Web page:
We’ll start this Mover Edge introduction by discussing what cloud computing is in the context of information technology in general, and then explore in depth the ways in which it’s changing not just how businesses do business, but also how they think about their work.
What is Cloud Computing?
Cloud computing can be difficult to define because it spans so many different technologies. At its core, cloud computing means storing data online so that you have access to your files from anywhere. This includes storing your files on someone else’s hardware or infrastructure instead of relying on your own devices or infrastructure.
For this reason, people sometimes consider “cloud” a misnomer and call it “remote storage. This commercial cloud gives you the ability to access files stored in the “cloud” through your Internet browser.
The key differentiator of cloud computing is that it’s sold on a subscription basis, not a one-time fee. In other words, you pay a monthly fee to use your files from wherever you want, whenever you want.
Cloud Computing: Integration and Automation :
1. Is cloud computing for everyone?
The answer is yes, but the cost may vary depending on what your needs are. Because cloud computing is an ongoing service, you can’t imagine in advance what resources you’ll need in the future. However, that doesn’t mean that it’s not possible to have an automated setup.
2. What is Dropbox?
Dropbox is a popular cloud storage provider with approximately 2 billion users worldwide and 317 million of them being paying users with $150 per year or more. But if you’re using Dropbox and paying for it right now, there’s no need to worry because they provide a free service for up to 2 GB of external storage.
3. Is cloud computing a good investment?
Cloud computing is an investment with both positives and negatives, which means you have to weigh the pros and cons and decide for yourself. The main risks in cloud computing are:
(1) a potential lack of resources (if you don’t pay for them),
(2) lack of expertise, and
(3) someone else’s malicious intent. Here’s what the pros include:
(a) You can access data from anywhere, so it’s not restricted to your office or location; Additionally, there are no geographic limits in terms of data storage or bandwidth rates.
(b) you can save costs and resources by using the services of a third party instead of building your own infrastructure
(c) It’s great for editing large files because it doesn’t slow down your computer.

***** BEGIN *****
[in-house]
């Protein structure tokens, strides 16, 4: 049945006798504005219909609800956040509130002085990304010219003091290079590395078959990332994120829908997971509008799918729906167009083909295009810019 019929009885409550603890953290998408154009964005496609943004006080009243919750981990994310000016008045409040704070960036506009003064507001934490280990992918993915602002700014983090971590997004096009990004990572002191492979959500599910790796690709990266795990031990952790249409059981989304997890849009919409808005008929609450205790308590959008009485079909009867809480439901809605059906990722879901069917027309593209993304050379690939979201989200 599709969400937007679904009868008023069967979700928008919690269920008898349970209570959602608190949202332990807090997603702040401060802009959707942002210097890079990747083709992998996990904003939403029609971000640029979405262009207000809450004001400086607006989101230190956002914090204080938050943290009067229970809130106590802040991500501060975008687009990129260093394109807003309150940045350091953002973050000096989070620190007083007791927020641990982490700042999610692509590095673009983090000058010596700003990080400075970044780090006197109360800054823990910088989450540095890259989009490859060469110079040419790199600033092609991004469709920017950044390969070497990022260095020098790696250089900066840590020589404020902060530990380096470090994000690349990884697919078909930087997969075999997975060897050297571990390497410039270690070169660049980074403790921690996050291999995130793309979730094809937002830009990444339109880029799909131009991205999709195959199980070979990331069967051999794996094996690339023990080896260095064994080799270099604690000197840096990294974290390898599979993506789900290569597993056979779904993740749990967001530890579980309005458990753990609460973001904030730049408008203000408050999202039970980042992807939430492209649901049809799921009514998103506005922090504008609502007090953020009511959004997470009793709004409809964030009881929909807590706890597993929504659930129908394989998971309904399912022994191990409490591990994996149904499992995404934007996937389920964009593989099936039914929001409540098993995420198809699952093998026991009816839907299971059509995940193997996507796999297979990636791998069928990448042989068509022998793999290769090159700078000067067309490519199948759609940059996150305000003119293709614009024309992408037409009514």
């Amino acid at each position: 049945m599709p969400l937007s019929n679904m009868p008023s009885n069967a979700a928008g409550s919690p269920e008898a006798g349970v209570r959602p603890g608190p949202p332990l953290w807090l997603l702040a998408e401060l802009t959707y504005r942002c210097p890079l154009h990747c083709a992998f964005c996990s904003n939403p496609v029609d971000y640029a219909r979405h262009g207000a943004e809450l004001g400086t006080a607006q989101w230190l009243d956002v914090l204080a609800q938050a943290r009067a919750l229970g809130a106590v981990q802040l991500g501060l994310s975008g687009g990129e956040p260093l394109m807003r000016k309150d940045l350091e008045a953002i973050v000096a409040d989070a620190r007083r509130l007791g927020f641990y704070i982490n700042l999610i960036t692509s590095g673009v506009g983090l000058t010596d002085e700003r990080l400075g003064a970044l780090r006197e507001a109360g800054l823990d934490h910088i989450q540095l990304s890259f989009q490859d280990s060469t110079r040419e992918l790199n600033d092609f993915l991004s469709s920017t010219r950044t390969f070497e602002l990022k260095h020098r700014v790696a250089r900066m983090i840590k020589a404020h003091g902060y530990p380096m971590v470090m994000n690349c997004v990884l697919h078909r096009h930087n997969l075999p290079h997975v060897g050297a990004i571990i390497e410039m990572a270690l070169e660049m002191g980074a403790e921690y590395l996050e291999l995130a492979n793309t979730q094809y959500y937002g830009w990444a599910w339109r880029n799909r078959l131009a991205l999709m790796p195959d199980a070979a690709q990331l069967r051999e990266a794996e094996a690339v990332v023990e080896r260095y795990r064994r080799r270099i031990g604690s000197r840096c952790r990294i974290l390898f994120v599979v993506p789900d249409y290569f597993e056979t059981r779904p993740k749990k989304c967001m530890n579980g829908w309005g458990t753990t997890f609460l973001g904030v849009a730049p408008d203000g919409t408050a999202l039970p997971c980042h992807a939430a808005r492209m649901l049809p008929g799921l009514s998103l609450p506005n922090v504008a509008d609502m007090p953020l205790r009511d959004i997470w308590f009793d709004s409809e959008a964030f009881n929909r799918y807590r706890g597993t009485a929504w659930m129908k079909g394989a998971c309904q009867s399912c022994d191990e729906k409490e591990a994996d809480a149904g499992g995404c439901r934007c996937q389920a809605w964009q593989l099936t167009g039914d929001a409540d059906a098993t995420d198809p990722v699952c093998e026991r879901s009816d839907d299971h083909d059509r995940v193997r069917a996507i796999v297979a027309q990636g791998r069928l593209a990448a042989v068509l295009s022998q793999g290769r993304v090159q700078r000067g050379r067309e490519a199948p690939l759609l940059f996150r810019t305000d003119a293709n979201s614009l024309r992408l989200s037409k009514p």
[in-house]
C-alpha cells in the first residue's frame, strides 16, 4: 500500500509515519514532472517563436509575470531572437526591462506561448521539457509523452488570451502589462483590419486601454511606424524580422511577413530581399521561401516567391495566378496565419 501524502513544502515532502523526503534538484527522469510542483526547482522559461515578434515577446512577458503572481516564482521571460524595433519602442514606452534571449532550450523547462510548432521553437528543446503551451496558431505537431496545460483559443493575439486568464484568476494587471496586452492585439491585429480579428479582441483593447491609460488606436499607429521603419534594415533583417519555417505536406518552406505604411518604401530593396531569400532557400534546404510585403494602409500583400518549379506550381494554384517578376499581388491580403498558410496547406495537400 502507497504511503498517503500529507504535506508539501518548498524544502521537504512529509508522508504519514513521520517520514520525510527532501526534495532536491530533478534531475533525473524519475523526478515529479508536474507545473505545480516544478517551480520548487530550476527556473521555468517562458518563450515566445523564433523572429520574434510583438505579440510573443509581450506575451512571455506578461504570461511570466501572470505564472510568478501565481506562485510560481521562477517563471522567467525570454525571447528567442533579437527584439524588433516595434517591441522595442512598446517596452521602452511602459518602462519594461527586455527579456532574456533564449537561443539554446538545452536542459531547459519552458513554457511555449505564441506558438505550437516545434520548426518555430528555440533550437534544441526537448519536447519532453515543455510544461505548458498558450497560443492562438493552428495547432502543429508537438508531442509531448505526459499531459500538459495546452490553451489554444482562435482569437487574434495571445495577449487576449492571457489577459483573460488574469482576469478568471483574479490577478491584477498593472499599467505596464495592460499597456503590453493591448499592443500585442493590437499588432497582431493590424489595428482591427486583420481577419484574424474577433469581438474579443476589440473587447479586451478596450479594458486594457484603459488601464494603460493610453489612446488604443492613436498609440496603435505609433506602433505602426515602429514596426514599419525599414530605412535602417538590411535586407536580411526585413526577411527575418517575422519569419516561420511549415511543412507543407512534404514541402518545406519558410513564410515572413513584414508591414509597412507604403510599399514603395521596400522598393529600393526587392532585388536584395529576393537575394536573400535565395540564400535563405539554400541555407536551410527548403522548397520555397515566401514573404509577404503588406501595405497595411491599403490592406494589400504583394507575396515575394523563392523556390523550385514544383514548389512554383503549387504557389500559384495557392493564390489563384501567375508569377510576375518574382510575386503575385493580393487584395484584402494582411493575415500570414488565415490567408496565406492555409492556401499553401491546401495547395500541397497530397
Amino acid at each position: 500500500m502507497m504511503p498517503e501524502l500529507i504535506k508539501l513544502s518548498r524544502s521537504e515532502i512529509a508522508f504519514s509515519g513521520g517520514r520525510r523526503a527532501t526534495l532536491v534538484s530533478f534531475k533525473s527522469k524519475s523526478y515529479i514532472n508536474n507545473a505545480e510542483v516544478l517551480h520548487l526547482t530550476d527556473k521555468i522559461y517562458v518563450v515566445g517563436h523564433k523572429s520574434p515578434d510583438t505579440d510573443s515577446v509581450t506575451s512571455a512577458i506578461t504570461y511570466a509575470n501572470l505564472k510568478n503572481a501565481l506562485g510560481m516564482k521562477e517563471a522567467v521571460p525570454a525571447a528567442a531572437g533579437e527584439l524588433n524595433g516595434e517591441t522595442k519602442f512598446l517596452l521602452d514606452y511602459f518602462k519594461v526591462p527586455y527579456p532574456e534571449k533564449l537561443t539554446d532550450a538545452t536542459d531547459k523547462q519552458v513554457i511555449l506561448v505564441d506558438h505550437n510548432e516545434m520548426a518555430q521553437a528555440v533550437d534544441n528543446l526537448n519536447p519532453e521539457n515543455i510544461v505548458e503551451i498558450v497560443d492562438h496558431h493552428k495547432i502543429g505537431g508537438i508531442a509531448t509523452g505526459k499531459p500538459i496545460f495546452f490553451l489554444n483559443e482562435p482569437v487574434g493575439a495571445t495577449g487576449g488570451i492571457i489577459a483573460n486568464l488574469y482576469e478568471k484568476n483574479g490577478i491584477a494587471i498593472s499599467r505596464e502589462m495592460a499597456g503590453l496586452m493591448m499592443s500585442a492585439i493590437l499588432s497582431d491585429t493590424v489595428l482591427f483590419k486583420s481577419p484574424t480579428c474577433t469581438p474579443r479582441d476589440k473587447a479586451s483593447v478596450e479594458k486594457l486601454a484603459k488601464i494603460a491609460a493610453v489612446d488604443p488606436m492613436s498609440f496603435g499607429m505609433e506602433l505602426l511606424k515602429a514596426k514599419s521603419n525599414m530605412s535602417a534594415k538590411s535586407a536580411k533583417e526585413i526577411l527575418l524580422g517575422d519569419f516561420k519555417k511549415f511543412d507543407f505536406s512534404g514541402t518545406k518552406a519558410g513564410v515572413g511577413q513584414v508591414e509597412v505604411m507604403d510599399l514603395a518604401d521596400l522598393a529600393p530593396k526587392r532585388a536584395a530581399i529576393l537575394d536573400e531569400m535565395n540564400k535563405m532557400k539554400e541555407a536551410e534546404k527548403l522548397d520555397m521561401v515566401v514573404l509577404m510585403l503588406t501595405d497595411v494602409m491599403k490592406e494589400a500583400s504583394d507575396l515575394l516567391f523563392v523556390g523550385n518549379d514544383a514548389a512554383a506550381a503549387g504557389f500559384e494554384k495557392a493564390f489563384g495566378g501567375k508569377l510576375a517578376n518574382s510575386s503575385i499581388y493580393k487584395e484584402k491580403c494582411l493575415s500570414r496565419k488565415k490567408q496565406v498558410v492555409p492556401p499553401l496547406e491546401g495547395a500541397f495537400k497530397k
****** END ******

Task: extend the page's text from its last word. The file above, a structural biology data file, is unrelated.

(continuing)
To summarize, cloud computing provides a lot of benefits but also has some downsides as well. Because cloud computing is an investment, it’s up to you to decide whether you want to take the risk or not. In either case, having an Artificial Intelligence (AI) powered automation platform can be very useful during this process because it can help you manage and protect your data in the cloud and make sure that everything is going as planned.
4. Is cloud computing vulnerable to hacking attacks?
The answer is yes. Many hackers are using a distributed denial-of-service (DDoS) attack to gain access to cloud computing systems and it’s easy for them because they only need to locate the load balancer or API gateways that handle the requests and send a torrent of requests.
Once those are populated with data, the perpetrator can do anything he wants with that information.
Cloud storage is vulnerable because even if you update your password, most providers will not change it across all files at once. This means that an attacker can just find one file with an old password and use it to get into your other files as well.
5. What is Amazon Web Services (AWS)?
As the most popular cloud platform provider in the world, Amazon Web Services provides a vast array of features and benefits for cloud computing users.
(i) Rapid scalability because it uses multi-tier architecture, including cloud computing platforms as well as its own on-premises data centers. It also has a highly reliable network that runs through its own physical data centers so there are no bottlenecks from other services.
(ii) High security because Amazon has its own data centers, which are also referred to as virtual private clouds (VPCs). VPCs are isolated from the Internet and from each other and they can only be accessed with authentication.
(iii) Scalability because there is duplication of instances (i.e., virtual machines) between a granular level. With more instances, the more resources you have to use since you don’t need to share data with other instances, which is also known as dynamic scaling.
(iv) Provisioning because Amazon uses automatic provisioning of resources for internal needs, for third-party cloud providers, or for individual customers.